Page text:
Ples Singsing is moving on with this agenda to support and promote Papua New Guinean writers.

We look forward to meeting them all in our own powerful and expressive language

'Vernacular Traces in the Crocodile Prize.' An essay in five parts

Part 1 - PNG writing: Stop reminiscing. Start again, 6 January 2022

Part 2 - A pity so few of our poems come in translation, 12 January 2022

Part 3 - Let the writers of PNG rise again, 26 January 2022


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Michael Dom


Philip Fitzpatrick

When you try to jam a traditional culture into the tight confines of western culture lots of bits tend to fall off, including language, both native and creole.

As I alluded to in a comment on the esteemed Baka Bina's article on translation, Tok Pisin developed primarily in rural areas and was never meant to be used by smartarse elites.

That form of Tok Pisin, the so-called archaic version, is it's beauty.

Same thing with Motu, which is a beautiful language to listen to but gets buggered up when you try to incorporate technical and modern junk into it.

If you want to wax eloquent about modern western ideas use the language that is designed for that purpose - English.

If you want to celebrate PNG culture and literature Tok Pisin and Motu is the way to go.

Just don't get them all mixed up.

Michael Dom

This morning on FM100 TalkBack, Acting Director National Literature Awareness Secretariat Mr. Nicholas Nembo.

Video at 4:23 - We have to educate our people to read and write. And to read more books, because once you learn the skill of reading and writing and you don't have books to read, then the skill is lost along the way, just like a person who learns to drive and he doesn't drive a vehicle, ah he loses the skill of driving".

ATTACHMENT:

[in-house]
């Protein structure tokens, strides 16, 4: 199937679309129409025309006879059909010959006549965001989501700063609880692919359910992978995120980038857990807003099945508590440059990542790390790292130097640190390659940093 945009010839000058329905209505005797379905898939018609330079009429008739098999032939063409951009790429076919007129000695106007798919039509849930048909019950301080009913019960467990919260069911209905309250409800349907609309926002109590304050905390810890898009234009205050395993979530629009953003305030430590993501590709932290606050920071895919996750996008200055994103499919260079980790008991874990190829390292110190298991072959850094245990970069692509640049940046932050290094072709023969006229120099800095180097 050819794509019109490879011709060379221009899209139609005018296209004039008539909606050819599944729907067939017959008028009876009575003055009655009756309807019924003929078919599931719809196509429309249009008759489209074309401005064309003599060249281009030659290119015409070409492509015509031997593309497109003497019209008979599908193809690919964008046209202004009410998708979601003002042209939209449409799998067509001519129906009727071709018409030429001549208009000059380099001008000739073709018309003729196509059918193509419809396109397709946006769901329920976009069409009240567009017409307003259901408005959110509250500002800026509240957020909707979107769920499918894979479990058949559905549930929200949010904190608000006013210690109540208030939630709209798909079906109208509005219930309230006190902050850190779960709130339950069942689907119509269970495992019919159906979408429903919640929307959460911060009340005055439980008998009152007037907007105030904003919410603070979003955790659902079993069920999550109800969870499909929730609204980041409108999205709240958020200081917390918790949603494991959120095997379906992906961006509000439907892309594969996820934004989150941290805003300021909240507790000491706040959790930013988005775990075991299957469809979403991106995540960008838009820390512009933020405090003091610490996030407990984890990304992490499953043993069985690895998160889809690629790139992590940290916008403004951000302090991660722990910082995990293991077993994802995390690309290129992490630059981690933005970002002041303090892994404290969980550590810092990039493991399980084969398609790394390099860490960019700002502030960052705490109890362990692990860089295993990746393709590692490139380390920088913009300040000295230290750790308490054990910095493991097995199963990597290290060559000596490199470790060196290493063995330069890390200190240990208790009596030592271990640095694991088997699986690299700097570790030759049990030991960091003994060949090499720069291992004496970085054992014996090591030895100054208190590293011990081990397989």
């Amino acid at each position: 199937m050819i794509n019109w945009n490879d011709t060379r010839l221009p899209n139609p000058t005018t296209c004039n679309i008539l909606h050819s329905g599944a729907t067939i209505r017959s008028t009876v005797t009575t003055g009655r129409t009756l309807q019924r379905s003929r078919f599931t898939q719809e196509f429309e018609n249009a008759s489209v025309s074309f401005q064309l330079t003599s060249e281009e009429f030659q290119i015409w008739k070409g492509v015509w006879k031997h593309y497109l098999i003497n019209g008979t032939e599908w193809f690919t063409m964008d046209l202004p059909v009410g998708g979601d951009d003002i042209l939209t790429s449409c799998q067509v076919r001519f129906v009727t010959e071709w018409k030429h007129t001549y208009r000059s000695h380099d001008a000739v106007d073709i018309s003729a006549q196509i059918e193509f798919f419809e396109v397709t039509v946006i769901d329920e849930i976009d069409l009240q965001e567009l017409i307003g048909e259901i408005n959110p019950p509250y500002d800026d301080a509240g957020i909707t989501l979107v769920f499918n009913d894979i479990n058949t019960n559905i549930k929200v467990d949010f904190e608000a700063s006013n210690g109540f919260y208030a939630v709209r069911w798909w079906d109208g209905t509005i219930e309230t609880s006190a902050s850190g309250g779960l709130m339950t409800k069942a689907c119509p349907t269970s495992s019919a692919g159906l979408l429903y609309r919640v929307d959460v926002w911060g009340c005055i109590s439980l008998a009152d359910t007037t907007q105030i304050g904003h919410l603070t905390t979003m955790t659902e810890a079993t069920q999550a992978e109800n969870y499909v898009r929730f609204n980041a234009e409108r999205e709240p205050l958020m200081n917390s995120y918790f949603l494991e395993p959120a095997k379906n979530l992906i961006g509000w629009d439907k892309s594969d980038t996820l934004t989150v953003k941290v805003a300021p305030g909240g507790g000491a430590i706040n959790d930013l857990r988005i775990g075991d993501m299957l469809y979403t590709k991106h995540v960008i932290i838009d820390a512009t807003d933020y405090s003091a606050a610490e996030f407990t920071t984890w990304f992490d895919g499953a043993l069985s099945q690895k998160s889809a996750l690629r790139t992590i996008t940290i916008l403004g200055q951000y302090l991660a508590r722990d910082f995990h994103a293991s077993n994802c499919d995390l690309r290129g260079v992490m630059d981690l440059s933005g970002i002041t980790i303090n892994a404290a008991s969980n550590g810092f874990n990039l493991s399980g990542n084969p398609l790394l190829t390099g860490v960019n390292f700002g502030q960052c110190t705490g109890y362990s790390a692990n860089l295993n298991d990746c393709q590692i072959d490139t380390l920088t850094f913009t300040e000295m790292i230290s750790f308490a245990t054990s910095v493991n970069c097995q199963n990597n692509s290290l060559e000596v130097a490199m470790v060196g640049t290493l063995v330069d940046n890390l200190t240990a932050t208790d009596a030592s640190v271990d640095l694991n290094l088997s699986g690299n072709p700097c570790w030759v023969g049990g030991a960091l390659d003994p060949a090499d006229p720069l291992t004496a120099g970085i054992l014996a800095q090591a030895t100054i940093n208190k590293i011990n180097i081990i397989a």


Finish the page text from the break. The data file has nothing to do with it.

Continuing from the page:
Ahem, i.e., "reves-fowod, reves-fowod"

Michael Dom

Thanks Bernard and Baka.

Here's a 'live' tanka in Tok Pisin (with English translation) from a conversation I had at lunch hour.

ol yut i pait ken
na blok emi bagarap
yumi stap-stap t'sol
lukim len-draiva long kar
reves-fowod, reves-fowod

youth fighting again
and the block is destroyed
we all stay the same
watch that learn-drivers car
reverse-forward, reverse-forward

Bernard Corden

Keep up the great work. I find PNG Tokpisin far more creative than English and much of its artistry and originality is lost during translation.

I expect much of the imagination from Guy de Maupassant is similarly lost during the translation from French to English although many of the Anglicised versions of his ingenious short stories are still very concise and descriptive.

Michael Dom

Thanks to Karen Otu and Douglas Dimagi of Kalang FM100 for the one hour interview yesterday where Ples Singsing was highlighted as we discussed this article as well as other related topics on Tok Pisin, PNG writing and the future of PNG literary creativity.

Baka Bina

Yes Doctor, it is a doable thing but it needs people who can generate it in print. Tok Pisin sometimes is kaksi and is evolving so fast that Port Moresby Tok Pisin em narakain stret.

We need plenty more writers to make Tok Pisin a language of literature. We need to capture the oral utterances and put them in writing. We need to capture Tok Ples and put them in writing.